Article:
JOHNSTOWN — The Northridge Local School District found a short-term solution to a long-term problem Monday night.
At the first board of education meeting of 2009, two proposals were made — one by the Athletic Boosters and another by the Music Boosters — to restore the spring activities previously cut due to budget constraints. After nearly three hours of discussion, the proposals were conditionally passed by the board by a 4-1 vote, meaning those activities will be restored. Board vice president Larry Porter was the only dissenting vote.
“The community, with the help of the boosters, has reinstated the spring activities,” said board president Troy Willeke. “It is because of their efforts that we are able to do this.”
The Athletic Boosters’ proposal, presented by director Wayne Howard, calls for an increase in the district’s pay-to-participate fees to help generate some of the $26,383 needed. In addition, the board agreed to appropriate $10,000 from the athletic department fund to help cover the costs, but made it clear the boosters must pay up front before any contract would be signed.
“We are very pleased for this,” said Howard. “It shows how this community has come together, especially the coaches and the administrators who have worked so hard. It is amazing.
“My concern is the message this portrays. This was not something where the board came up with hidden money. That was not the case. We were down to arguing about nickels and dimes, really. There was no money in the general fund to support it, so we had to come up with the money through the boosters.”
The boosters will pay $16,383 up front, then be reimbursed a portion from the pay-to-participate proceeds.
“We have to limit our financial exposure. Having the check [from the boosters] protects us,” Willeke said. “It is a safety net. The goal is to do no damage to the programs, no damage to the boosters and no damage to the district.”
Although the largest portion of the funds was needed to keep the athletic programs afloat, Willeke made it known that the board wasn’t only concerned with sports.
“I want to be very clear that it is all or nothing,” said Willeke. “This is not only about the sports programs. We need to ensure that everything is there. We said from the outset that this is not about one activity.”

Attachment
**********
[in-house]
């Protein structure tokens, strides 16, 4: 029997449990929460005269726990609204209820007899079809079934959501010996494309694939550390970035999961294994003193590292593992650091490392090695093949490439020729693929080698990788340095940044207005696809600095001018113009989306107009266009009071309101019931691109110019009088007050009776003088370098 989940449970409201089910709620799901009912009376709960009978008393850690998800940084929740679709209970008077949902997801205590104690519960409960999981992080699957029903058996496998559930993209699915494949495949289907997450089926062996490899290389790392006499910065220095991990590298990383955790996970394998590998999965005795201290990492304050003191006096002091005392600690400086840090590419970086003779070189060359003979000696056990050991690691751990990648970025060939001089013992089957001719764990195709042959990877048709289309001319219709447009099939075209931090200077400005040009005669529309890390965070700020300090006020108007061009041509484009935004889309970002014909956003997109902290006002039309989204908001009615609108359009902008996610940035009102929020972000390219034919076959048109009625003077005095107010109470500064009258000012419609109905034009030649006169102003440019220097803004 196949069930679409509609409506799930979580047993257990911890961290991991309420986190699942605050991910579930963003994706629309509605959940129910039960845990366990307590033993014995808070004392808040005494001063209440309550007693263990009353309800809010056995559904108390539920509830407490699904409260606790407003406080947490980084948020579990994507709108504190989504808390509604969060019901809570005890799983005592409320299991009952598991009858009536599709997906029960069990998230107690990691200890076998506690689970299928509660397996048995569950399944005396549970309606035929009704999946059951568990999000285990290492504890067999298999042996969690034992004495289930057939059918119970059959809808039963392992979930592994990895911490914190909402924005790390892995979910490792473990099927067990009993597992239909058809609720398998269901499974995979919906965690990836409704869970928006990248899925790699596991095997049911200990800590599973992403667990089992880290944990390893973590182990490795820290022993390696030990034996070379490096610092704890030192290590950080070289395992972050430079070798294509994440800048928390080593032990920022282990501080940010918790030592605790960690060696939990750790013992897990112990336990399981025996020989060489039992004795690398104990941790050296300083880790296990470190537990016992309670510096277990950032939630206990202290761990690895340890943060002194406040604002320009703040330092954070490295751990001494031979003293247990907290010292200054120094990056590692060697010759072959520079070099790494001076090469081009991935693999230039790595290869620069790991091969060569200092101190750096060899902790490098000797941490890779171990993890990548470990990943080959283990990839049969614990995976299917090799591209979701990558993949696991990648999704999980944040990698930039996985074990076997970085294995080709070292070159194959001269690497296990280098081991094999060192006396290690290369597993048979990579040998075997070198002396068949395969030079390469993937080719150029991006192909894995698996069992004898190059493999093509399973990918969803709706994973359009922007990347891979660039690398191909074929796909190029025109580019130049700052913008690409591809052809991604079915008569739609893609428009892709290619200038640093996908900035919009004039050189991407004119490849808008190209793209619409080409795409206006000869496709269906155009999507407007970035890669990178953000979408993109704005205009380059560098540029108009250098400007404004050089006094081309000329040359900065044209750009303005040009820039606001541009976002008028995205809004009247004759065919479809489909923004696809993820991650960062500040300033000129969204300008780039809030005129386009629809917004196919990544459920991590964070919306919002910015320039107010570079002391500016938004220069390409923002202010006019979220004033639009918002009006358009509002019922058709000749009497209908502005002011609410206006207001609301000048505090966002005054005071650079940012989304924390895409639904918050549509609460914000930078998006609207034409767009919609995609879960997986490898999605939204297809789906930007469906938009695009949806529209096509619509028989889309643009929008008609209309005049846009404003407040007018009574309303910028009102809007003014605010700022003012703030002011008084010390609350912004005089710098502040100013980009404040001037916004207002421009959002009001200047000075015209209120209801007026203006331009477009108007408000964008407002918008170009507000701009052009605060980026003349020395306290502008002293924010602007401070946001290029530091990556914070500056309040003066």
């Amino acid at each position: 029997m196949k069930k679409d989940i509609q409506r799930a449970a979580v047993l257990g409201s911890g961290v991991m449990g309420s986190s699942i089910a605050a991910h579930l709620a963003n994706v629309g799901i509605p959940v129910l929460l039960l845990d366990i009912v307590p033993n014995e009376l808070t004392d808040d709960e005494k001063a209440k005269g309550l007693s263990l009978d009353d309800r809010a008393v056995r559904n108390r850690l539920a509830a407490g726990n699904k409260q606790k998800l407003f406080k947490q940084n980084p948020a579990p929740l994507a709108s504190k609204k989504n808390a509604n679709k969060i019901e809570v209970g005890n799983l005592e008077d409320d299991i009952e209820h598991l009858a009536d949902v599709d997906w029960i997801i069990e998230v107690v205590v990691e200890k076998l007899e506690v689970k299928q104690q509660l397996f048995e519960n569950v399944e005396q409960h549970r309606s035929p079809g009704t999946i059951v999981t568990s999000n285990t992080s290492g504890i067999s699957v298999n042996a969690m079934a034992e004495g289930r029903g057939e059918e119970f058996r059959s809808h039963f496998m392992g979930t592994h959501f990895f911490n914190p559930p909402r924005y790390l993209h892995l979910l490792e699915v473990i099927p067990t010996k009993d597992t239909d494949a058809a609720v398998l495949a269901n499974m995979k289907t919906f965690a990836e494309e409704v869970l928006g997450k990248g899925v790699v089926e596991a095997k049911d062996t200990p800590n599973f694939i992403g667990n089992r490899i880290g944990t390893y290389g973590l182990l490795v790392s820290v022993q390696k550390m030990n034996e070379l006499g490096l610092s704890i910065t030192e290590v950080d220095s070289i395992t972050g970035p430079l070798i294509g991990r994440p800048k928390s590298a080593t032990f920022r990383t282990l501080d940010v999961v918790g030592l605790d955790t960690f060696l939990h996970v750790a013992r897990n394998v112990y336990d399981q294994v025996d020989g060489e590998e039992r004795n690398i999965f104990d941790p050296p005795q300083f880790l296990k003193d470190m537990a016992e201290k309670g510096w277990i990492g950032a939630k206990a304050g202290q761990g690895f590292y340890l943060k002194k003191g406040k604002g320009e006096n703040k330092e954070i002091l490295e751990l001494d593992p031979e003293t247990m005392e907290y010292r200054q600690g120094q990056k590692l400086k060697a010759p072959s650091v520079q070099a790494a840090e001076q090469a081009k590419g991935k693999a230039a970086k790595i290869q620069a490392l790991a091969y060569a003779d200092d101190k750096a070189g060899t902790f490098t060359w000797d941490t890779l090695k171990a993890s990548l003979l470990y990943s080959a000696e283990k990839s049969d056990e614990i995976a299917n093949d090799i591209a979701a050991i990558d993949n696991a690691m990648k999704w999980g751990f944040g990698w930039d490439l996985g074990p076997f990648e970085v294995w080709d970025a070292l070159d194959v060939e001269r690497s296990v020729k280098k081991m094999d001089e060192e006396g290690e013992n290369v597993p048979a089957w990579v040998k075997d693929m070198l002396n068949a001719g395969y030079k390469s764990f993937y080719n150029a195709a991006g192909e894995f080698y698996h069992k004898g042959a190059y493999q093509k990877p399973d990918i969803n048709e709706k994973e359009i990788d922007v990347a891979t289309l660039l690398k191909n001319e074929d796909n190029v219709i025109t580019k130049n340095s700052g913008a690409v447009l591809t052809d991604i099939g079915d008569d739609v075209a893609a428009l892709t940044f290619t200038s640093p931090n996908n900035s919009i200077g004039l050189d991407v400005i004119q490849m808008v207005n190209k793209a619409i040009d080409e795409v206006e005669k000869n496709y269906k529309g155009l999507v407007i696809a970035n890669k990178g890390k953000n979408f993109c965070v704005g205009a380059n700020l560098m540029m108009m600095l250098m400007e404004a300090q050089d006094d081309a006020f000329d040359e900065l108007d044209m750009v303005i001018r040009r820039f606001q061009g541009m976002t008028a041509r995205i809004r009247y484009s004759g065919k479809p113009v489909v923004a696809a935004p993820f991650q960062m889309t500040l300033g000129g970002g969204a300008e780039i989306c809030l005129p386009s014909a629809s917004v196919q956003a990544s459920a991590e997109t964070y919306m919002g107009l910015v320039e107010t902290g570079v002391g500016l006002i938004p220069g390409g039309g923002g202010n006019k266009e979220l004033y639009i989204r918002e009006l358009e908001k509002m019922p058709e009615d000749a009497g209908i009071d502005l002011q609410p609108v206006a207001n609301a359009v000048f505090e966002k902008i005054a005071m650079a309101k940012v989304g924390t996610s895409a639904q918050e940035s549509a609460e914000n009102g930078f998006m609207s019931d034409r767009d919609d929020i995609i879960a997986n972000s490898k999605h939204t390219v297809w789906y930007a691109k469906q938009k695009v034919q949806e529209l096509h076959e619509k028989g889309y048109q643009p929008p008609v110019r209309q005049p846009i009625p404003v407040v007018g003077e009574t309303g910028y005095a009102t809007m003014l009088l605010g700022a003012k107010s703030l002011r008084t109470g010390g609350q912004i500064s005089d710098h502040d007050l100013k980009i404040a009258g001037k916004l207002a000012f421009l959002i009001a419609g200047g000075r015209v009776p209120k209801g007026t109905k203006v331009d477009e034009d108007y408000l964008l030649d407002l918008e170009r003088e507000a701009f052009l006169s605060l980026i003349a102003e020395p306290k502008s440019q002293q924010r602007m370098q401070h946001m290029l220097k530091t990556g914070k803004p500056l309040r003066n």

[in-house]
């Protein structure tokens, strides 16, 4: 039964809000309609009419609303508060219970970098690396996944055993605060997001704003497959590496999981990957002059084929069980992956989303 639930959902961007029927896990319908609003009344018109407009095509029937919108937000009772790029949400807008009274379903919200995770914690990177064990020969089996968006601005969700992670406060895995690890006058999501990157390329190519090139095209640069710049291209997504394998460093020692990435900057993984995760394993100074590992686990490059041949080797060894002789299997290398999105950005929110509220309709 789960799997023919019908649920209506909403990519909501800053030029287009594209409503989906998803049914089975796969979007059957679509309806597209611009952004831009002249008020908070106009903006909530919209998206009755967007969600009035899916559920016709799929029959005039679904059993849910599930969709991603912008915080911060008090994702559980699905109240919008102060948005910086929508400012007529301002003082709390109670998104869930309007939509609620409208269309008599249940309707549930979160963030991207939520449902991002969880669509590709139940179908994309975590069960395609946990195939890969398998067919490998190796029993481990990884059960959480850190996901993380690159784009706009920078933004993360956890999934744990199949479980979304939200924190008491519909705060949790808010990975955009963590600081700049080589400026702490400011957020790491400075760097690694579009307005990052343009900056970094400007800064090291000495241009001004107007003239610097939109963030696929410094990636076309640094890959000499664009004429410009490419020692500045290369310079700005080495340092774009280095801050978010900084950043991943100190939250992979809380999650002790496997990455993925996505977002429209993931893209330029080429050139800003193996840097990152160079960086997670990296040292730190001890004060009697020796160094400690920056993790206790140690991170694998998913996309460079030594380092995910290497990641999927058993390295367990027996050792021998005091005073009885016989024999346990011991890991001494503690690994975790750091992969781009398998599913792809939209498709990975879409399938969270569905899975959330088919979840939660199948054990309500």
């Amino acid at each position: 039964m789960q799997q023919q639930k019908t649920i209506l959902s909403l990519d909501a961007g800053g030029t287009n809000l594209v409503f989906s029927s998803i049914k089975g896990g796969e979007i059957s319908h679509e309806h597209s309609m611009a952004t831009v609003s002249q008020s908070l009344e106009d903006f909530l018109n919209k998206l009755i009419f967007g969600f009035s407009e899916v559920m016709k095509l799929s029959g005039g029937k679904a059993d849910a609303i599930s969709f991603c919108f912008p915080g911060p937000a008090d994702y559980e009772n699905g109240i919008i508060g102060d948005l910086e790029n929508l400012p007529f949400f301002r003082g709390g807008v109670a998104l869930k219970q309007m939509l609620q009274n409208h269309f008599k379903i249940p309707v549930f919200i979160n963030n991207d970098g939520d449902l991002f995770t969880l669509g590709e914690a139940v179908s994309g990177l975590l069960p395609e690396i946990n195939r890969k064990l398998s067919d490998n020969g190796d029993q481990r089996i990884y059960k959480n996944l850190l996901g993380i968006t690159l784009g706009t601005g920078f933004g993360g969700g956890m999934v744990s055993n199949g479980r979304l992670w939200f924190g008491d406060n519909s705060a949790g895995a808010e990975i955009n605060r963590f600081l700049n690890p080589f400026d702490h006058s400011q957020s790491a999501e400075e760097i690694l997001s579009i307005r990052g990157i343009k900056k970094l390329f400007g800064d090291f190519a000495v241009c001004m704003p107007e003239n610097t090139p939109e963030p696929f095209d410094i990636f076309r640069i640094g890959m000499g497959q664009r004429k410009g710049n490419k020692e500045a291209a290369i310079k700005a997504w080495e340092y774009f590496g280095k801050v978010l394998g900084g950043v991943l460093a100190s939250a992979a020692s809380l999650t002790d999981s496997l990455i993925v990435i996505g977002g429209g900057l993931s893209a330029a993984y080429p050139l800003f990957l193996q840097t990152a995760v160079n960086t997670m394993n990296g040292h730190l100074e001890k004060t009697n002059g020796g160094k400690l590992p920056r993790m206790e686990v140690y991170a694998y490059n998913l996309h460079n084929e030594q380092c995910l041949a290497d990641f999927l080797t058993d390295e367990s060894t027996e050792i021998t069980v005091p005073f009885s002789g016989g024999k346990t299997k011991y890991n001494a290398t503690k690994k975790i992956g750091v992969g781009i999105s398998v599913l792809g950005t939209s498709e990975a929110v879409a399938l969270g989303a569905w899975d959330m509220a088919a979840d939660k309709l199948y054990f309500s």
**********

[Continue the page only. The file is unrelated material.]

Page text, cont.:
That’s where the Music Boosters came in. Their proposal added another $5,106 toward the general fund to cover the stipend of the school vocal director and the school band director, and some of the miscellaneous expenses needed by other spring activities.
Even with the money earmarked, there was still a $3,611 deficit. But, thanks to $1,000 donations by the Football Boosters, Volleyball Boosters and Soccer Boosters, that amount was trimmed down. Another donation by board member Anne Cox, as well as a commitment from the PTO, gave the board enough to reinstate the activities.
Porter explained his decision to vote against the proposals.
“I appreciate the effort I see in the community to come up with the funds to bring back these spring activities,” said Porter, “but there are still questions. One is who is going to clean up these buildings? I laid off custodians that clean our floors and bathrooms because we did not have enough money. I laid off good people. It is great we rallied and came up with enough money to hold our spring activities, but I haven’t seen any offers to bring back our custodians.
“I haven’t seen any offers to pay the utility bills. … I appreciate everybody rallying, but what message are we giving to the public? We came up with a few bucks, but I’m looking at a budget of $13 million. This $50,000 is pocket change. … What about the livelihood of the janitorial staff and secretaries I had to lay off at Christmas? How about coming up with money for those people?”
Despite the passage of the proposals, one thing was clear: Without a passage of a new levy in May, the district will be facing drastic cuts, including all extracurricular activities, next school year.
“We are doing this for spring 2009 and spring 2009 only,” said Willeke. “If we do not pass a levy in May, there will be no fall sports, no extracurricular activities or co-curricular activities. It will be the doors close at 4:30 and that’s the end. We cannot go without the money we so dearly need.”
“There will also be additional cuts to our curriculum,” he added. “We want to be up front. This comes down to money we don’t have. … We have to come up with the money to educate our children. That’s why we are here. It is about our children, and we have to get that message out.”